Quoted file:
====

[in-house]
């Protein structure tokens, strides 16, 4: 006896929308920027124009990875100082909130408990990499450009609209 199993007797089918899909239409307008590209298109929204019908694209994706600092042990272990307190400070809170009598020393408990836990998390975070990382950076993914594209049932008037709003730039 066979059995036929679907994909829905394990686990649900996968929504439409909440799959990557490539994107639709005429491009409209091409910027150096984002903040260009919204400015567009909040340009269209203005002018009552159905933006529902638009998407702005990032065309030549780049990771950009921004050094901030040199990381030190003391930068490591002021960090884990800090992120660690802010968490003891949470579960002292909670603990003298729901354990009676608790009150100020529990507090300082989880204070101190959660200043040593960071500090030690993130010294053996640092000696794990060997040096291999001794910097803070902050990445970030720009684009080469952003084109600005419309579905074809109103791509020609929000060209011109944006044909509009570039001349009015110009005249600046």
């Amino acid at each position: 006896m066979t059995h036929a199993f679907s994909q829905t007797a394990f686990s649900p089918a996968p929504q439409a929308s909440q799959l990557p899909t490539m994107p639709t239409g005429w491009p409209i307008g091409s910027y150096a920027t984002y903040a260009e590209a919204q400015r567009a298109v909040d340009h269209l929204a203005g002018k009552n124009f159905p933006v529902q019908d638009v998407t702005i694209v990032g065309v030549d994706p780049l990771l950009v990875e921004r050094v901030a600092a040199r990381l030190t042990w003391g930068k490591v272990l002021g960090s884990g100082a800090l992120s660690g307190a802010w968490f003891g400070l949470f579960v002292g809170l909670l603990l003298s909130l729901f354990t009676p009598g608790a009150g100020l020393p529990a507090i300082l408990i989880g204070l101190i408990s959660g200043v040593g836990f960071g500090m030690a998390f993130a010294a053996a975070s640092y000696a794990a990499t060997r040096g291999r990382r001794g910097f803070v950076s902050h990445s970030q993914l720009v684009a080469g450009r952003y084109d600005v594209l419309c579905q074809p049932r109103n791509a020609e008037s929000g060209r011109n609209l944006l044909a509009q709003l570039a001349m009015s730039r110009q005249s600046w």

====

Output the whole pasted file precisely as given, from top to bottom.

[in-house]
């Protein structure tokens, strides 16, 4: 006896929308920027124009990875100082909130408990990499450009609209 199993007797089918899909239409307008590209298109929204019908694209994706600092042990272990307190400070809170009598020393408990836990998390975070990382950076993914594209049932008037709003730039 066979059995036929679907994909829905394990686990649900996968929504439409909440799959990557490539994107639709005429491009409209091409910027150096984002903040260009919204400015567009909040340009269209203005002018009552159905933006529902638009998407702005990032065309030549780049990771950009921004050094901030040199990381030190003391930068490591002021960090884990800090992120660690802010968490003891949470579960002292909670603990003298729901354990009676608790009150100020529990507090300082989880204070101190959660200043040593960071500090030690993130010294053996640092000696794990060997040096291999001794910097803070902050990445970030720009684009080469952003084109600005419309579905074809109103791509020609929000060209011109944006044909509009570039001349009015110009005249600046």
């Amino acid at each position: 006896m066979t059995h036929a199993f679907s994909q829905t007797a394990f686990s649900p089918a996968p929504q439409a929308s909440q799959l990557p899909t490539m994107p639709t239409g005429w491009p409209i307008g091409s910027y150096a920027t984002y903040a260009e590209a919204q400015r567009a298109v909040d340009h269209l929204a203005g002018k009552n124009f159905p933006v529902q019908d638009v998407t702005i694209v990032g065309v030549d994706p780049l990771l950009v990875e921004r050094v901030a600092a040199r990381l030190t042990w003391g930068k490591v272990l002021g960090s884990g100082a800090l992120s660690g307190a802010w968490f003891g400070l949470f579960v002292g809170l909670l603990l003298s909130l729901f354990t009676p009598g608790a009150g100020l020393p529990a507090i300082l408990i989880g204070l101190i408990s959660g200043v040593g836990f960071g500090m030690a998390f993130a010294a053996a975070s640092y000696a794990a990499t060997r040096g291999r990382r001794g910097f803070v950076s902050h990445s970030q993914l720009v684009a080469g450009r952003y084109d600005v594209l419309c579905q074809p049932r109103n791509a020609e008037s929000g060209r011109n609209l944006l044909a509009q709003l570039a001349m009015s730039r110009q005249s600046w």